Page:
The Perils of Storm Chasing

On Sunday, November 29th, The Discovery Channel showed the final episodes of the third season of Storm Chasers.  In those episodes, the chasers got very close to, or even inside tornadoes. 
I was approached by several this week telling me what they thought what they saw was “cool” and how they would like to “try it.”
I can’t state too emphatically what a terrible idea this is. 
The people in those espisodes were experienced meteorologists in armor-plated vehicles specially shaped to aerodynamically resist wind.  An ordinary vehicle would be overturned or carried away. 
This photo, a screen capture from KSNW-TV news film, shows a minivan pulled off the Kansas Turnpike, thrown into a field, and thrown back across the Turnpike by a F-2 tornado on April 26, 1991.  The people inside were seriously injured.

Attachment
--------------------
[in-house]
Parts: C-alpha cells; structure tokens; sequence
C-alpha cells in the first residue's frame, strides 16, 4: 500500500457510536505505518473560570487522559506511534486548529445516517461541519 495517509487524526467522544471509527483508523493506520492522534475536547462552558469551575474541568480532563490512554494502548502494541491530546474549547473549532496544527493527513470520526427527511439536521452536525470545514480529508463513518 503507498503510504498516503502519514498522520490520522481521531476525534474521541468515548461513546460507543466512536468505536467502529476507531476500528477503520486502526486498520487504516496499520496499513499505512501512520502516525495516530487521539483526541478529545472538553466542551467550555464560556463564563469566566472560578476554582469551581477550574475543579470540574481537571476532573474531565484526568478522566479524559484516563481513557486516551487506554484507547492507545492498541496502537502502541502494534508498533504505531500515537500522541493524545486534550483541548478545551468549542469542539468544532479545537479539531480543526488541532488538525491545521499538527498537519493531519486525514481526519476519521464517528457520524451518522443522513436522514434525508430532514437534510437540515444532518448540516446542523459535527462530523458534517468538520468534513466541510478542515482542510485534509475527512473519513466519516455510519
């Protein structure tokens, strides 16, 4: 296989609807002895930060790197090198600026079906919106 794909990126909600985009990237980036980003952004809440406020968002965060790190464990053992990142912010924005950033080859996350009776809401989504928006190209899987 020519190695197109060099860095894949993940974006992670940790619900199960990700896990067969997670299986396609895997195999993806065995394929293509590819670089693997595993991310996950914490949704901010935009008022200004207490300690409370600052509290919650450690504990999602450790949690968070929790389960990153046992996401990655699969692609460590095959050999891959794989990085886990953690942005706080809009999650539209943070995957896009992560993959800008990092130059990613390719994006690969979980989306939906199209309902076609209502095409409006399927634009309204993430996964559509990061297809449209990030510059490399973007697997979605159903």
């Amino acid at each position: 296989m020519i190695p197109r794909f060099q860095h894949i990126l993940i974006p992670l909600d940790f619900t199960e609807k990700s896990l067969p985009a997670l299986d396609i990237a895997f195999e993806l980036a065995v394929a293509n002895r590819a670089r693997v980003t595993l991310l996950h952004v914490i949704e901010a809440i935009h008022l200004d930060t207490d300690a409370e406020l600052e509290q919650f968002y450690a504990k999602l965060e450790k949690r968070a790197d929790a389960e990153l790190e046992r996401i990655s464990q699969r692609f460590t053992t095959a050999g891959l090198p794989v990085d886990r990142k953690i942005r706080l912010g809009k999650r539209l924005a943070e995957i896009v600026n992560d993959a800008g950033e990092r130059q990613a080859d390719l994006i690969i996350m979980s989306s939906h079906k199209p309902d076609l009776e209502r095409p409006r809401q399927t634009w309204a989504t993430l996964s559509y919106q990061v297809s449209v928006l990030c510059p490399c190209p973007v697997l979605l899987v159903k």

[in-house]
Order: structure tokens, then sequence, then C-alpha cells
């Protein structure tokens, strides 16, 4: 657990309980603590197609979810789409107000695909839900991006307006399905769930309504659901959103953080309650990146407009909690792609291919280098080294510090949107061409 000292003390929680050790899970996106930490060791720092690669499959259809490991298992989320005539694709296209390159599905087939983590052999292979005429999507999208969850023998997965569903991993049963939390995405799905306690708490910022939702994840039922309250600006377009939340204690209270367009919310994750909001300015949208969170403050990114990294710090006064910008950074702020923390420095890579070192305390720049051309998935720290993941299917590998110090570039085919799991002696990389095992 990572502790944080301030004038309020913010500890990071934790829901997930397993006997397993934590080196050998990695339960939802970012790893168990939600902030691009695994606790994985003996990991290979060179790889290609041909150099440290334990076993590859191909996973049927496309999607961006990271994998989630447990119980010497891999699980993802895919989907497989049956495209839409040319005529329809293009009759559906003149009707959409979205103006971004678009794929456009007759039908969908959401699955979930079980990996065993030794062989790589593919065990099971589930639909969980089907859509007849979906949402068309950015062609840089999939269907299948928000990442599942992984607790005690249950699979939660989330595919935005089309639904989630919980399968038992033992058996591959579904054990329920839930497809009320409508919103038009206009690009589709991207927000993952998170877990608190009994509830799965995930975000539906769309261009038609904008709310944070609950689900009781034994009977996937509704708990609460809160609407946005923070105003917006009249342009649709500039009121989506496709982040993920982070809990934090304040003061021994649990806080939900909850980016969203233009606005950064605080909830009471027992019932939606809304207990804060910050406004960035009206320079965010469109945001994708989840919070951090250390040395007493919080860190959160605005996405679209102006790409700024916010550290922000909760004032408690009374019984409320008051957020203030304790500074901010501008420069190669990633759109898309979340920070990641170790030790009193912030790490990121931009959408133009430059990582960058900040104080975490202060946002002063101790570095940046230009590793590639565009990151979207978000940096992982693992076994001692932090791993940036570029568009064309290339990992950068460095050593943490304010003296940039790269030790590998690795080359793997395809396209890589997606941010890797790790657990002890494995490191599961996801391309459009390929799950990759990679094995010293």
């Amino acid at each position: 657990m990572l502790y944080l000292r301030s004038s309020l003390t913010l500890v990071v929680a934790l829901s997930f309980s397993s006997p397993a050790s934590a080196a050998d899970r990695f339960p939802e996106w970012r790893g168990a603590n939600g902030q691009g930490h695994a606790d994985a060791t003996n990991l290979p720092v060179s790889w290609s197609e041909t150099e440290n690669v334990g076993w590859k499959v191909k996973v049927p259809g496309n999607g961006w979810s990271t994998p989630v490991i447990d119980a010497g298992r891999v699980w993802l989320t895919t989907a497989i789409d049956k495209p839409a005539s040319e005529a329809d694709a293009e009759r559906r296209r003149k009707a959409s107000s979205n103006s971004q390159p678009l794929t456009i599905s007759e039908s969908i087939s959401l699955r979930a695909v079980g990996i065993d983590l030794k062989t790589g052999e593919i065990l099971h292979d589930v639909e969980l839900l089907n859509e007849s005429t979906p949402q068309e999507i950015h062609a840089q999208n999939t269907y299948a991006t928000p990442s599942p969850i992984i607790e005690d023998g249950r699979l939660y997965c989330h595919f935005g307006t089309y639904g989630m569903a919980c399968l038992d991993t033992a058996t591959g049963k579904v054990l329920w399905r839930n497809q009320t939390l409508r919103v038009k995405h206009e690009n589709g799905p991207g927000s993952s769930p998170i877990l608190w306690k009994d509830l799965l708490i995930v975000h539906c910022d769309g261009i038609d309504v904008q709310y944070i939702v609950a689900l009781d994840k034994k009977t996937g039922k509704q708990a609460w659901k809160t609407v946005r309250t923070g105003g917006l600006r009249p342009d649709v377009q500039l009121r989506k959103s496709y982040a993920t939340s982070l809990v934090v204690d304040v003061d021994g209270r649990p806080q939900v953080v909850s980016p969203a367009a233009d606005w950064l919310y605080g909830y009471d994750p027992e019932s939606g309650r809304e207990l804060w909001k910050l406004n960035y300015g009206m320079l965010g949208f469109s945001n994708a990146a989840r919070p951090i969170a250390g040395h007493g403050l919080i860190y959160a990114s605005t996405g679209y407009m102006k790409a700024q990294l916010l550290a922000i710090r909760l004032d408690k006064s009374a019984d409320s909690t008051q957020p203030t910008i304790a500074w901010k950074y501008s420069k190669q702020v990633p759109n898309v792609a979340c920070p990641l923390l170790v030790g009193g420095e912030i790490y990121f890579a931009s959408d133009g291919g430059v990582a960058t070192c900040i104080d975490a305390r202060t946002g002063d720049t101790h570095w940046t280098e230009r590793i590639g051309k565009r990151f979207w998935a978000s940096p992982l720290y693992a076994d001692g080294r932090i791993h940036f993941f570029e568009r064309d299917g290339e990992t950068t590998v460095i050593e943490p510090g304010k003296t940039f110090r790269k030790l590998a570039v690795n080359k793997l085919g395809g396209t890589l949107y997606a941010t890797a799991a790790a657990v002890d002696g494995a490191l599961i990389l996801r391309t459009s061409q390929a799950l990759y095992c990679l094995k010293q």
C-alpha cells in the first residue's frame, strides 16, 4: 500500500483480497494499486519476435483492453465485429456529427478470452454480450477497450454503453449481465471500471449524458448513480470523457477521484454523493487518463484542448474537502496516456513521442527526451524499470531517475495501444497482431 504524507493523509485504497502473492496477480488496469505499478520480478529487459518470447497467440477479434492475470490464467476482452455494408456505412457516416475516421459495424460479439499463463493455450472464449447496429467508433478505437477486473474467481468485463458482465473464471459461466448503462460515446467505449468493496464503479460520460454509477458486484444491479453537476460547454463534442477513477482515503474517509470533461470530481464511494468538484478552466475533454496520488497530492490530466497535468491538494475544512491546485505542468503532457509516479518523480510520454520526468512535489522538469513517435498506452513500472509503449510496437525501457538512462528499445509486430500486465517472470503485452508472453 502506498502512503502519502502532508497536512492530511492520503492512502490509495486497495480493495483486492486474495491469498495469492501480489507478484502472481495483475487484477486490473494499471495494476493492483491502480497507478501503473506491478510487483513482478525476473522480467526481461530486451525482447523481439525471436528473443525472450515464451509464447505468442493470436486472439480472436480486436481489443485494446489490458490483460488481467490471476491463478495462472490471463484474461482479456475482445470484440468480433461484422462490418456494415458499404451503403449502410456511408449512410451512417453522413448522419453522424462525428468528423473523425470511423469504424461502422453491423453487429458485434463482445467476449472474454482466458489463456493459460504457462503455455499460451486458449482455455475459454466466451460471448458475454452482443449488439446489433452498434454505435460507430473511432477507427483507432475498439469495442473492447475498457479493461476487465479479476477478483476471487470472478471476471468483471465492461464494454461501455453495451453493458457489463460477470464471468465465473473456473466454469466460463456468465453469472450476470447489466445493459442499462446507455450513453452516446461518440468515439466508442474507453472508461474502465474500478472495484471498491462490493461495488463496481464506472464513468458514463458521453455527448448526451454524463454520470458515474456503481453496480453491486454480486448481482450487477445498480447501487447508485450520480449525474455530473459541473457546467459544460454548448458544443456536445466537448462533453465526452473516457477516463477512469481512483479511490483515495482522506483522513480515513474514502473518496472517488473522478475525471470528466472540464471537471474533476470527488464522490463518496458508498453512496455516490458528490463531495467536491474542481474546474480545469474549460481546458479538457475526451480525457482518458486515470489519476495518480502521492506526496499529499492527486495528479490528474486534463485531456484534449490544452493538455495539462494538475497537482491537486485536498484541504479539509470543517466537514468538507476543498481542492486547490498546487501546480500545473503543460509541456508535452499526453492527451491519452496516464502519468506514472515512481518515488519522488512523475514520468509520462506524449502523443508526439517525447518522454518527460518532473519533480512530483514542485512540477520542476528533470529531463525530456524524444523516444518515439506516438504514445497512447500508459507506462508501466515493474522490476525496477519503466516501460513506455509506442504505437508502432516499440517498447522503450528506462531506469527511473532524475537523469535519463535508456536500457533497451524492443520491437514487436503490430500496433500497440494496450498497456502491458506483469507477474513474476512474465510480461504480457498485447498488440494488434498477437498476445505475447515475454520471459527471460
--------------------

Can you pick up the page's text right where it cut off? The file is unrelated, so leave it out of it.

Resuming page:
It is not always obvious a tornado is forming or approaching your immediate area.  Here is a photo I took of an approaching tornado in 2003 near Lyndon, Kansas.  The tornado was close enough that I could hear it.  Could you recognize the tornado, through the haze and heavy rain, in time to get out of its way?
I’m not convinced the chasers in the armor-plated vehicles would have survived an F4 or F5 tornado.
If you want to chase, there are companies like Tempest Tours and Silver Lining Tours that will, for a fee, take you storm chasing and will keep you as safe as possible.  Please do not endanger yourself and clog highways trying to chase storms.  

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